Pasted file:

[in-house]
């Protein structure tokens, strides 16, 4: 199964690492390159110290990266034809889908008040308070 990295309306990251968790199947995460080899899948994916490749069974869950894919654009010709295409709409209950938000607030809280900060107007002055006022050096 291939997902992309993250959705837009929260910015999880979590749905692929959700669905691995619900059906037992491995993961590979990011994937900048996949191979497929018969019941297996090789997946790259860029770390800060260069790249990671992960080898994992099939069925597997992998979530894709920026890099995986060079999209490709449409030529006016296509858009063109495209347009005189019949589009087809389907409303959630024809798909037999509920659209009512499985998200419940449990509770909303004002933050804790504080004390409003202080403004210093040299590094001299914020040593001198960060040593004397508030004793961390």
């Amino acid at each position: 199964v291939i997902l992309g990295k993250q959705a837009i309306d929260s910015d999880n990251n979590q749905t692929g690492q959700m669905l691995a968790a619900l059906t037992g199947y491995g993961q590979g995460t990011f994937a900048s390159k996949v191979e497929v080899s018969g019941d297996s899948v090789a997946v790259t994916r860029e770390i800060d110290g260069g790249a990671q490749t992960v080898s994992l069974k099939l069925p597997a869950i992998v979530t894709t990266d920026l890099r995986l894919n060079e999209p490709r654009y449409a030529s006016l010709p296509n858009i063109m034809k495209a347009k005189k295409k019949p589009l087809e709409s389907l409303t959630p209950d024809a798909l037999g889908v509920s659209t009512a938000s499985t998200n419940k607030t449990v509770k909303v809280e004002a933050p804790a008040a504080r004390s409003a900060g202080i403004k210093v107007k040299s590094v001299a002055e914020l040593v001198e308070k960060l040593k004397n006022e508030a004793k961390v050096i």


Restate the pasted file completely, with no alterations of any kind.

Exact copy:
[in-house]
């Protein structure tokens, strides 16, 4: 199964690492390159110290990266034809889908008040308070 990295309306990251968790199947995460080899899948994916490749069974869950894919654009010709295409709409209950938000607030809280900060107007002055006022050096 291939997902992309993250959705837009929260910015999880979590749905692929959700669905691995619900059906037992491995993961590979990011994937900048996949191979497929018969019941297996090789997946790259860029770390800060260069790249990671992960080898994992099939069925597997992998979530894709920026890099995986060079999209490709449409030529006016296509858009063109495209347009005189019949589009087809389907409303959630024809798909037999509920659209009512499985998200419940449990509770909303004002933050804790504080004390409003202080403004210093040299590094001299914020040593001198960060040593004397508030004793961390």
């Amino acid at each position: 199964v291939i997902l992309g990295k993250q959705a837009i309306d929260s910015d999880n990251n979590q749905t692929g690492q959700m669905l691995a968790a619900l059906t037992g199947y491995g993961q590979g995460t990011f994937a900048s390159k996949v191979e497929v080899s018969g019941d297996s899948v090789a997946v790259t994916r860029e770390i800060d110290g260069g790249a990671q490749t992960v080898s994992l069974k099939l069925p597997a869950i992998v979530t894709t990266d920026l890099r995986l894919n060079e999209p490709r654009y449409a030529s006016l010709p296509n858009i063109m034809k495209a347009k005189k295409k019949p589009l087809e709409s389907l409303t959630p209950d024809a798909l037999g889908v509920s659209t009512a938000s499985t998200n419940k607030t449990v509770k909303v809280e004002a933050p804790a008040a504080r004390s409003a900060g202080i403004k210093v107007k040299s590094v001299a002055e914020l040593v001198e308070k960060l040593k004397n006022e508030a004793k961390v050096i």